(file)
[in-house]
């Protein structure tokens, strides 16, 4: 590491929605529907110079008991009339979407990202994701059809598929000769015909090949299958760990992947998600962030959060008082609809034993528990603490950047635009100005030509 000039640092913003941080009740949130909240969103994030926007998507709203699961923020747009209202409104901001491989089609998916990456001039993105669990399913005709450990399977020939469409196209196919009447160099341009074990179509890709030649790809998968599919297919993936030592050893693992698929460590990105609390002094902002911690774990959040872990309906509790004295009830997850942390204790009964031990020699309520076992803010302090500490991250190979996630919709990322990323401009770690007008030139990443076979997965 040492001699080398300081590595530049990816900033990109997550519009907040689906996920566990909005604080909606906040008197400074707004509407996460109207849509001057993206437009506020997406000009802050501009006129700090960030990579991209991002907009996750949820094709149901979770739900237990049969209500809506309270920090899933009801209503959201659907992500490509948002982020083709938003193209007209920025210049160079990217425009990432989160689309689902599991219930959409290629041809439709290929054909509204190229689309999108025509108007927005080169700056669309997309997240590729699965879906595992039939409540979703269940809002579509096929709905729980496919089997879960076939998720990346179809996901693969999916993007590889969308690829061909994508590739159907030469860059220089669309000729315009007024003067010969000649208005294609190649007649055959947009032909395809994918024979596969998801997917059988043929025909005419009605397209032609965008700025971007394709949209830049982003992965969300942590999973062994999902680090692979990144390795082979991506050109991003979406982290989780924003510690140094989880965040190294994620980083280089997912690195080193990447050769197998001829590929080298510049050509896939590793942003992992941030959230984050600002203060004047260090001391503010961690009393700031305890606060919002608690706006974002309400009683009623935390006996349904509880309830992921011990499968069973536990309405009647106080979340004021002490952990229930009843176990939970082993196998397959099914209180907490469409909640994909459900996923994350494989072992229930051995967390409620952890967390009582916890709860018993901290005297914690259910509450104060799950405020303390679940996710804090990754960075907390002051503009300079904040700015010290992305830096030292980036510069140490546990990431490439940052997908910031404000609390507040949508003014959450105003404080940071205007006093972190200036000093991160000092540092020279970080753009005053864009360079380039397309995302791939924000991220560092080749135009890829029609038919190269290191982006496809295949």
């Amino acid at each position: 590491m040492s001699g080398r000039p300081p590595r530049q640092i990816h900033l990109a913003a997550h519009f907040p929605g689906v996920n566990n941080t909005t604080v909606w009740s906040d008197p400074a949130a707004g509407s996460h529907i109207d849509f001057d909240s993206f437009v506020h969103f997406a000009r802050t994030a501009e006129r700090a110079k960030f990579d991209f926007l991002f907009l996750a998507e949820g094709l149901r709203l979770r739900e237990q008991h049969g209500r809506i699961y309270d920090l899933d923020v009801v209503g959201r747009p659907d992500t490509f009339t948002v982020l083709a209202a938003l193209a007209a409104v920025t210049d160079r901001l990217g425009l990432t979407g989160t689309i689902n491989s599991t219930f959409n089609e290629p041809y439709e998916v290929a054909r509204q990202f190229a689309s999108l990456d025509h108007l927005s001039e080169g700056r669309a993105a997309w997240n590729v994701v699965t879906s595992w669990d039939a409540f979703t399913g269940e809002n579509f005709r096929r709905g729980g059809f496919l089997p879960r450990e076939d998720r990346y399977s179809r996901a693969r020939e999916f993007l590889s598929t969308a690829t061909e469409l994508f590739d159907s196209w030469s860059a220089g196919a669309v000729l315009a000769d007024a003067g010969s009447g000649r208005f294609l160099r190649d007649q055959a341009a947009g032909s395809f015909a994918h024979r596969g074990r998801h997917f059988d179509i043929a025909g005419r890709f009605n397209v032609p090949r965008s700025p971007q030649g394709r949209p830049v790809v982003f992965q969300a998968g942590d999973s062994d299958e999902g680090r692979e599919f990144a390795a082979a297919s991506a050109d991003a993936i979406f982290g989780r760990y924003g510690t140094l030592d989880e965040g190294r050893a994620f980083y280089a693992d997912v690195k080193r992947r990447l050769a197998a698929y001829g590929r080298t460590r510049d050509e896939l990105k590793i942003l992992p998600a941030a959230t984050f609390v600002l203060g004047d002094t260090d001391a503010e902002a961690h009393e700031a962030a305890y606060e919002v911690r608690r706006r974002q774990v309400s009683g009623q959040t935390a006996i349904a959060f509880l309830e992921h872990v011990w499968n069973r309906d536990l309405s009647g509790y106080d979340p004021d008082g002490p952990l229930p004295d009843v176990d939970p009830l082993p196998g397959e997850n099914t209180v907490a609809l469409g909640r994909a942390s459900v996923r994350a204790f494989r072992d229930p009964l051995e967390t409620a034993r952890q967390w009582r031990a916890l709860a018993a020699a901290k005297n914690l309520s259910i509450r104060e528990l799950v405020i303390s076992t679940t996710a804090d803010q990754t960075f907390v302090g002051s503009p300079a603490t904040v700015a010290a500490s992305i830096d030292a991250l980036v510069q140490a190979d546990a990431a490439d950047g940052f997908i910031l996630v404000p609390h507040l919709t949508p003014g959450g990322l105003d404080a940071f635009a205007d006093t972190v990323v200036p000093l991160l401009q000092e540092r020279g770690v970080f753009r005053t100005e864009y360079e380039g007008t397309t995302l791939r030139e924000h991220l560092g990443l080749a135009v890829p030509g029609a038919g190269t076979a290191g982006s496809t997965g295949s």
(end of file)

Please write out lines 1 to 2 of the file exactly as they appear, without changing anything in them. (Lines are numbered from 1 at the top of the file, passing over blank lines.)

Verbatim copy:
[in-house]
């Protein structure tokens, strides 16, 4: 590491929605529907110079008991009339979407990202994701059809598929000769015909090949299958760990992947998600962030959060008082609809034993528990603490950047635009100005030509 000039640092913003941080009740949130909240969103994030926007998507709203699961923020747009209202409104901001491989089609998916990456001039993105669990399913005709450990399977020939469409196209196919009447160099341009074990179509890709030649790809998968599919297919993936030592050893693992698929460590990105609390002094902002911690774990959040872990309906509790004295009830997850942390204790009964031990020699309520076992803010302090500490991250190979996630919709990322990323401009770690007008030139990443076979997965 040492001699080398300081590595530049990816900033990109997550519009907040689906996920566990909005604080909606906040008197400074707004509407996460109207849509001057993206437009506020997406000009802050501009006129700090960030990579991209991002907009996750949820094709149901979770739900237990049969209500809506309270920090899933009801209503959201659907992500490509948002982020083709938003193209007209920025210049160079990217425009990432989160689309689902599991219930959409290629041809439709290929054909509204190229689309999108025509108007927005080169700056669309997309997240590729699965879906595992039939409540979703269940809002579509096929709905729980496919089997879960076939998720990346179809996901693969999916993007590889969308690829061909994508590739159907030469860059220089669309000729315009007024003067010969000649208005294609190649007649055959947009032909395809994918024979596969998801997917059988043929025909005419009605397209032609965008700025971007394709949209830049982003992965969300942590999973062994999902680090692979990144390795082979991506050109991003979406982290989780924003510690140094989880965040190294994620980083280089997912690195080193990447050769197998001829590929080298510049050509896939590793942003992992941030959230984050600002203060004047260090001391503010961690009393700031305890606060919002608690706006974002309400009683009623935390006996349904509880309830992921011990499968069973536990309405009647106080979340004021002490952990229930009843176990939970082993196998397959099914209180907490469409909640994909459900996923994350494989072992229930051995967390409620952890967390009582916890709860018993901290005297914690259910509450104060799950405020303390679940996710804090990754960075907390002051503009300079904040700015010290992305830096030292980036510069140490546990990431490439940052997908910031404000609390507040949508003014959450105003404080940071205007006093972190200036000093991160000092540092020279970080753009005053864009360079380039397309995302791939924000991220560092080749135009890829029609038919190269290191982006496809295949």